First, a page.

At the same time, the theory goes, including the details provides a reminder to others that they should buckle up. Still, that’s a message that can be delivered without piling on the pain on the family of the deceased.
Which is why this headline in today’s Star Tribune is worth discussing…
“An SUV flipped over on a county road in western Wisconsin on New Year’s Day, killing the unbelted driver and leaving the belted passanger unscathed, authorities said Thursday,” the story’s first sentence said.
It’s rather hard to believe that up until today, there wasn’t a Hmong firefighter in Saint Paul. The Pioneer Press introduces us today to Tou Lo, who was inspired to become a firefighter after he saw a documentary about 9/11 first responders. He had never seen a firefighter who looked like him.
The Twin Cities has the largest concentration of Hmong Americans in the United States.
There are only two Hmong firefighters in Minneapolis.
A West Fargo teen may face charges for calling in a fake fire report at a community center where a dance team was practicing. The Fargo Forum reports the young man thought it would somehow help him get a date with one of the dance team members. Oh, son!
Bonus: Portraits of a Rust Belt Mill Town (NYTimes.com).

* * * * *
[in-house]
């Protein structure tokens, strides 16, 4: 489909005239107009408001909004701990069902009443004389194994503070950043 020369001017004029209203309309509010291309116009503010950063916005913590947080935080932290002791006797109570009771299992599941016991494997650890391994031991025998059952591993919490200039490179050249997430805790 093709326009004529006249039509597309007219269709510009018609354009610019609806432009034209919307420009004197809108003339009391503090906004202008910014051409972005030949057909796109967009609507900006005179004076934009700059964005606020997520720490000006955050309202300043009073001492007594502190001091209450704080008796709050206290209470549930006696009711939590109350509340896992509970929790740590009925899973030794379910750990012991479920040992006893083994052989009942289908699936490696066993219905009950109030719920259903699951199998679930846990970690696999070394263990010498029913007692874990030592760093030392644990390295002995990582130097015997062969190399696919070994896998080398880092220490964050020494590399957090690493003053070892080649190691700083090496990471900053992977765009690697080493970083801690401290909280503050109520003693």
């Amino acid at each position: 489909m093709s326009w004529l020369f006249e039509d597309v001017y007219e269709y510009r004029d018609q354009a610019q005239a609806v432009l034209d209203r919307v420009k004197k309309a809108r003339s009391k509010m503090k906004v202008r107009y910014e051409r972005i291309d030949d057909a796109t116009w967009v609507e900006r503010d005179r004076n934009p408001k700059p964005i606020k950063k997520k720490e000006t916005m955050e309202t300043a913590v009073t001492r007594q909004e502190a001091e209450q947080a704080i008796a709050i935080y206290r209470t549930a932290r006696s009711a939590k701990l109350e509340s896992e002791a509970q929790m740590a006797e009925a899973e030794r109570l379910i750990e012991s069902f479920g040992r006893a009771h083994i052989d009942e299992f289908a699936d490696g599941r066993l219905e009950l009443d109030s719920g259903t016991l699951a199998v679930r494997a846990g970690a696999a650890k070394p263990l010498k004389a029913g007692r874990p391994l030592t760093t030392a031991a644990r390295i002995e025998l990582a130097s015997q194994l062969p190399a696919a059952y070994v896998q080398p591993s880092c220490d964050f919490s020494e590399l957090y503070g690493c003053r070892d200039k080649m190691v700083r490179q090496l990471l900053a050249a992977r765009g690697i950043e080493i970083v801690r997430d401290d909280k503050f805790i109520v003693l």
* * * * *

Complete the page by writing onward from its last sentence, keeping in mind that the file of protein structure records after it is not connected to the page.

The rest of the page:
How closely do you record the developments in your life?
WHAT WE’RE DOING
Daily Circuit (9-12 p.m.) – First hour: This week on the Friday Roundtable, our panelists will discuss the big stories of 2013, the overlooked stories, and how the changing media landscape is a shaping the way news is covered and consumed.
Second hour: Luke O’Neil thinks the Internet is broken, and to be fair, he had an unwilling hand in its demise. O’Neil is a journalist, who in addition to writing thoroughly investigative, thoughtful stories, has had to supplement his income by pumping out blog posts about celebrities. It’s not that writing about the latest escapades of Miley Cyrus isn’t news to some people, it’s more that the sites that post such stories don’t seem to care whether they’re true or not. It’s all about the clicks.
Third hour: While the Republican Party has undergone soul searching this year, the Democratic Party may not be far behind itself. The punditry is already looking ahead to 2014 and 2016, or the Post-Obama era, to see if two big factions, the progressives and the centrists, can and will get along. The Daily Circuit will preview this perceived divide. Will it be disastrous or can it be reconciled without too much damage?
MPR News Presents (12-1 pm) – The president’s chief science advisor, John Holdren. Speaking at the Computer History Museum in California about the major science issues facing the country. Climate change, the Brain Initiative, guarding against meteor strikes and more.
Science Friday (1-2 p.m.) – Tips to simplify your inbox. Plus, a look at the Endangered Species Act 40 years later. And the truth about that glint in your eye.
All Things Considered (3-6:30 p.m.) – In 2004, a tsunami devastated much of southeast Asia. But nine years later, life is improving for some survivors in Indonesia. The catastrophe helped bring an end to decades of brutal conflict. Government forces and a separatist group have finally found peace. NPR will have the story.